Pride is the reason why so many people hide behind excuses to sincerely confront the question of God. Humility is a necessary ingredient to get any kind of meaningful answer in that inquiry. God organizes it in this way. Why? Because God is love and pride is the antithesis of love.
But to explain why, we need to define our terms because pride and humility are notoriously misunderstood. Most people think of pride as thinking too much of yourself when in fact, it means you think about yourself too much.
Thinking highly of yourself is a symptom of pride, but so is being down on yourself all the time. They are both symptoms of thinking about yourself too much. And this is a highly irrational disorder in character.
Just do the math, there are over 7 billion other people in the world with their own unique stories, needs, interests, and desires. Yet, you and I spend the overwhelming majority of our time fixated on ourselves. We think about our wants, our needs, our desires at an irrationally disproportionate rate to those of others.
This self obsession makes it difficult to consider the needs of others which is why it competes with love. Love means to will the good of the other. That’s pretty hard to do if you don’t spend any time thinking about anyone but yourself.
Humility is, by contrast, a healthy dose of self forgetfulness. And in the absence of thinking about yourself, you can fill your thoughts with the interests of other people, and so be better disposed to loving them.
Pride is also blinding in nature. Have you ever met someone who has the most naïve view of themselves? When you become preoccupied with some thought such that it becomes an obsession, you tend to not have a very accurate or objective opinion of it or anything else for that matter.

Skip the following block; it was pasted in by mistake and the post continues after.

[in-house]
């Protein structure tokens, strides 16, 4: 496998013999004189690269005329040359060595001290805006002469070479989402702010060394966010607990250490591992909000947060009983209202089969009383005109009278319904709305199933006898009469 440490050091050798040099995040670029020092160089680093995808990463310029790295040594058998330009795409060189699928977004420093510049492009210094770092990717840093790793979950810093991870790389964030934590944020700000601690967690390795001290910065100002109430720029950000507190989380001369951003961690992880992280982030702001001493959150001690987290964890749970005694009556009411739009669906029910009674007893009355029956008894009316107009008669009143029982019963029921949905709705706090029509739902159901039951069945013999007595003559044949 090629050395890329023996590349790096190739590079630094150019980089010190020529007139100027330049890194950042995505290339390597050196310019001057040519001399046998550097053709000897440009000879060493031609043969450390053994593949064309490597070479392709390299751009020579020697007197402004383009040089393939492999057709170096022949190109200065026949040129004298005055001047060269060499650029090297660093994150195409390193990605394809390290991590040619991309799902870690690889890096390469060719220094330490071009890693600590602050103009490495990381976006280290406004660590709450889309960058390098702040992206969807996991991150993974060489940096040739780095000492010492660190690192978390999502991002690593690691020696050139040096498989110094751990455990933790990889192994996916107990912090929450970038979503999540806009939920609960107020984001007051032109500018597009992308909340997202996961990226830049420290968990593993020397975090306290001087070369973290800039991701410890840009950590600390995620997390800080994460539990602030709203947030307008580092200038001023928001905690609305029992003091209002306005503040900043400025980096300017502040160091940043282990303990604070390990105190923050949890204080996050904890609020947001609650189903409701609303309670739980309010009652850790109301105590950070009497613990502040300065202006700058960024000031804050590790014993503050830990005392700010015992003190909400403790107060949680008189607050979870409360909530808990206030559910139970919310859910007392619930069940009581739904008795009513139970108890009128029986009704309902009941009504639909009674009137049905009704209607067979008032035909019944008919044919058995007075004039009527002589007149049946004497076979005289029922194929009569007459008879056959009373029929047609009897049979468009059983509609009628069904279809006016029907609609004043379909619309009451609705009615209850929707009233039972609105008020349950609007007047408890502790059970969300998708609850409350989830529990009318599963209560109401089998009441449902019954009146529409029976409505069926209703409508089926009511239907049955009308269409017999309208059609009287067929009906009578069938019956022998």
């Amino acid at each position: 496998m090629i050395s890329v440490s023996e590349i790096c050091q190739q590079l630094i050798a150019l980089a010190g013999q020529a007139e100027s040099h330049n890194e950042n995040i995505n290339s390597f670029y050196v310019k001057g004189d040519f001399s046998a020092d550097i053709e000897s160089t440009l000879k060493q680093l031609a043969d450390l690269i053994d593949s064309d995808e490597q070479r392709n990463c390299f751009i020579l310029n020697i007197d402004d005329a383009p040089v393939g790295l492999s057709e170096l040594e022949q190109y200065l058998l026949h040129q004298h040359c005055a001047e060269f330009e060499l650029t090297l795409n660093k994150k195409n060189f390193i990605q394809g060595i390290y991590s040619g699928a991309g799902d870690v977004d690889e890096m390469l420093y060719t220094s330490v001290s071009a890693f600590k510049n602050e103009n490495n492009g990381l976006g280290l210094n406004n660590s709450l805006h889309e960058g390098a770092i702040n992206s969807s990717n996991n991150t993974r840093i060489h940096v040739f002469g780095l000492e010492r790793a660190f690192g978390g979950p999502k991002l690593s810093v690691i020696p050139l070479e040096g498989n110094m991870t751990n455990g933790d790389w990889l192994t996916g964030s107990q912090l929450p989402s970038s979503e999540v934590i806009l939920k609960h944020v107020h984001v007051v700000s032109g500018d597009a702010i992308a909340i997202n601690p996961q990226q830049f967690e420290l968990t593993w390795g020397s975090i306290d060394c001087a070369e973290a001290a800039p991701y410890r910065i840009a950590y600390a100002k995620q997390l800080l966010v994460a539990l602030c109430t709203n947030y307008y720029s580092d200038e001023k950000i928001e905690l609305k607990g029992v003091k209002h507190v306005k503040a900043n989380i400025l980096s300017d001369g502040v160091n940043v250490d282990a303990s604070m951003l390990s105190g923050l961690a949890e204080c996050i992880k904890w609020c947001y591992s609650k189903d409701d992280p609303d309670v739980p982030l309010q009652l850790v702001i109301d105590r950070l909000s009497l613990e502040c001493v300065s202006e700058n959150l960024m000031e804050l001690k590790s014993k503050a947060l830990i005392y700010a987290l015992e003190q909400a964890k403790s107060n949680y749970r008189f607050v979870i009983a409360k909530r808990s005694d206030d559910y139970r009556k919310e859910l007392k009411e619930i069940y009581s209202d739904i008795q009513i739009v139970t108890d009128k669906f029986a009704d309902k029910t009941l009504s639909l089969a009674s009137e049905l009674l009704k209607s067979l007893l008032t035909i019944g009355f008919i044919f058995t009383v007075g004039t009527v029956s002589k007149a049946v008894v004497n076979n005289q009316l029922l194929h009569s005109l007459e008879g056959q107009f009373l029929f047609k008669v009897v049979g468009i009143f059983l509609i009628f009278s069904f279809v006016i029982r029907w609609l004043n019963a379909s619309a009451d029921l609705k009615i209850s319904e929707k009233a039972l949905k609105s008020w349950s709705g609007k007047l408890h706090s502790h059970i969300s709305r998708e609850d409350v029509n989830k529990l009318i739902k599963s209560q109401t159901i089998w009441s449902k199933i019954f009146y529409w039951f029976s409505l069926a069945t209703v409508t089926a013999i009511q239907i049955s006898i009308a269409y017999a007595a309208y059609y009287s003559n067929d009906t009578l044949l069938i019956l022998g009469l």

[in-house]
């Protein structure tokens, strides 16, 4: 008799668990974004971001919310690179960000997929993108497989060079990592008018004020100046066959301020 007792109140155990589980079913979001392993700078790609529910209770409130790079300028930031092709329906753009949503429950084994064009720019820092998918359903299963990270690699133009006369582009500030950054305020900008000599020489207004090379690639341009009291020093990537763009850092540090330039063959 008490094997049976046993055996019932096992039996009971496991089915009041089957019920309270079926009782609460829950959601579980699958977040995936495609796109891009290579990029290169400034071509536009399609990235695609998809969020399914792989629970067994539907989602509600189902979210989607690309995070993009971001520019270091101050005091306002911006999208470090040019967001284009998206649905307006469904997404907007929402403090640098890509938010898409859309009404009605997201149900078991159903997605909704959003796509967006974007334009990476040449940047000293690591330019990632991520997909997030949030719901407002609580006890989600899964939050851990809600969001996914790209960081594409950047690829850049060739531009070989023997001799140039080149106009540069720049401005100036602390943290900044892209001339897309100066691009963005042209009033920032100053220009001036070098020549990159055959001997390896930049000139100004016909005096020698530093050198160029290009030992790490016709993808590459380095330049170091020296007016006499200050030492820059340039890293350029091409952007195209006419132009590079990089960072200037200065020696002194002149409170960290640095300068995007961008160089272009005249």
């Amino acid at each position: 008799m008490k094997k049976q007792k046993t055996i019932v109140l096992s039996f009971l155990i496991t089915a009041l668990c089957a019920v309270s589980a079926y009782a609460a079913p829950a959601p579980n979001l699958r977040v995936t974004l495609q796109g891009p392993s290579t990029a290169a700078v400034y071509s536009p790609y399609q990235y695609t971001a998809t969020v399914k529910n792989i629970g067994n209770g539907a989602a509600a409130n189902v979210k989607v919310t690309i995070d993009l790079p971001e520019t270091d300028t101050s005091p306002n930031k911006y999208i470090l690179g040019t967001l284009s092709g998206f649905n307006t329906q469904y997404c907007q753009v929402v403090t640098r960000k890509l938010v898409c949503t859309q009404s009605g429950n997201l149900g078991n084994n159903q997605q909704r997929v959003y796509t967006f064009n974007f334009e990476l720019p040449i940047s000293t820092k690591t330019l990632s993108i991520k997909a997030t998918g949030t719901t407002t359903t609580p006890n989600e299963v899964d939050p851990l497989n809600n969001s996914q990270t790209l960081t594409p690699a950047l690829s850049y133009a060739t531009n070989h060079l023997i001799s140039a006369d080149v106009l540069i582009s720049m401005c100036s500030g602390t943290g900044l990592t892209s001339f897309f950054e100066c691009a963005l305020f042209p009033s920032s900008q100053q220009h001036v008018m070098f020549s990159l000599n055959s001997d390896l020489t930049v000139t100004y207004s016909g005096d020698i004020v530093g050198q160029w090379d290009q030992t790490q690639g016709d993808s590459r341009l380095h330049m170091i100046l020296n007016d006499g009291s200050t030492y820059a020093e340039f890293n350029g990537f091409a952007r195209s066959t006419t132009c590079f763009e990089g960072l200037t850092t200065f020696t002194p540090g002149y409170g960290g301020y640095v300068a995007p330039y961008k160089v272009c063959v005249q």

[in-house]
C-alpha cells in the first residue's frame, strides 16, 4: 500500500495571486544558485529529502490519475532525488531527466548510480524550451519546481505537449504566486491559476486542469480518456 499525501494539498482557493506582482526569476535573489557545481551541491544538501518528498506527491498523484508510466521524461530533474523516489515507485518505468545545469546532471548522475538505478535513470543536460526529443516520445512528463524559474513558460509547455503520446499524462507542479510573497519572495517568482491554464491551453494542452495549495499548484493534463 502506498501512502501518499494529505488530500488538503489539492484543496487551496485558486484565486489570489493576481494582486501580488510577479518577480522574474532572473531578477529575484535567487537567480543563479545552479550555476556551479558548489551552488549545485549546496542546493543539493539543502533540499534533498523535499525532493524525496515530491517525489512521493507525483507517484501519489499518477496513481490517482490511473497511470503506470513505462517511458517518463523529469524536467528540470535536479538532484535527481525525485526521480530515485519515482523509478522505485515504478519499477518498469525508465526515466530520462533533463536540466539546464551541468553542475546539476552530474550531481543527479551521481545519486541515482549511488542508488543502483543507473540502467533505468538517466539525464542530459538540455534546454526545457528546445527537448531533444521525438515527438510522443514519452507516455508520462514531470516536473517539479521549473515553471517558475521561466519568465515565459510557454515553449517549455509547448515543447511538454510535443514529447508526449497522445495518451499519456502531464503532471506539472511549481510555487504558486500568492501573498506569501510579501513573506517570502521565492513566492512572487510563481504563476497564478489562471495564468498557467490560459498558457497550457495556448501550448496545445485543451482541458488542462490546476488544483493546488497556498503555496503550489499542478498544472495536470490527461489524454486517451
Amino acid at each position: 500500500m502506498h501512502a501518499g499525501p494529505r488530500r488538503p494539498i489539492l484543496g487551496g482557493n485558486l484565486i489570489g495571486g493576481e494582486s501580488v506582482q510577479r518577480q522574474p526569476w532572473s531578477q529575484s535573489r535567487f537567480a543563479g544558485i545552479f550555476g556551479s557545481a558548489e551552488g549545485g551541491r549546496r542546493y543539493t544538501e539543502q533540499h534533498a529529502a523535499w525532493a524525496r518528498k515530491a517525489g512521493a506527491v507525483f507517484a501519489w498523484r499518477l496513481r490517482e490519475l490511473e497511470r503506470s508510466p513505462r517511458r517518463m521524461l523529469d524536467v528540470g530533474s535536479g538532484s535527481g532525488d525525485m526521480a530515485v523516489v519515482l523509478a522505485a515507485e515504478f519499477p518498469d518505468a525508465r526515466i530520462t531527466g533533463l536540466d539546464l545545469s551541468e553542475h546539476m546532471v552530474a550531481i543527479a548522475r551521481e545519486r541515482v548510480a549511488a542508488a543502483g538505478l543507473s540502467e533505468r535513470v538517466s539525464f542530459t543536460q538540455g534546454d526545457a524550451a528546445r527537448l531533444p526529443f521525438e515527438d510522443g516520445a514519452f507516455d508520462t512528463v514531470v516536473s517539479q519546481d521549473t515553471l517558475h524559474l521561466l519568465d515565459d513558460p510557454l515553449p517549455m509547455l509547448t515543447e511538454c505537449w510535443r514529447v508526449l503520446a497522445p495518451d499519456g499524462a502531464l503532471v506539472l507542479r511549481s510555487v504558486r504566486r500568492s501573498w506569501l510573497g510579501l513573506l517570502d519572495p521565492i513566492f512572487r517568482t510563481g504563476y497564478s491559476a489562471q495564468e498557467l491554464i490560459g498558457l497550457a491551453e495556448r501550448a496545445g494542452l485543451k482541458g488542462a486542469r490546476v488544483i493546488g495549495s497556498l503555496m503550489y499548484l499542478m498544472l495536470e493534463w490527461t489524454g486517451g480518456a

Like the person at work who likes to say, “I’m a team player.” And you’re thinking, you’re a lot of things but you are the worst person to have on a team. Or that person in your life who likes to think of themselves as low maintenance, but they actually spend 3 hours getting ready in the morning.
Or how about the person who loves to be known for their intellectual reading accomplishments, but in fact, they can only carry on a conversation about 3 books that they probably didn’t actually finish.
This is what pride does. It compromises our apprehension of the world around us because we’re so inwardly focused – even to the degree that it distorts our own self perception. God is the summit of the external world. If we can’t stop obsessing about ourselves for long enough to be sincerely captivated by something or someone else, what makes us think we’ll be able to meaningfully encounter God?
The fact is, unless we humble ourselves we will be blind to him and hiding behind this excuse that we need undeniable, irrefutable, proof is just one more excuse we use to continue avoiding the demands of God’s love.
So take that dare. Disregard your pride, which doesn’t serve your interests at all, and be refreshed by the effects of a little humility. And then, sincerely start to ask that question.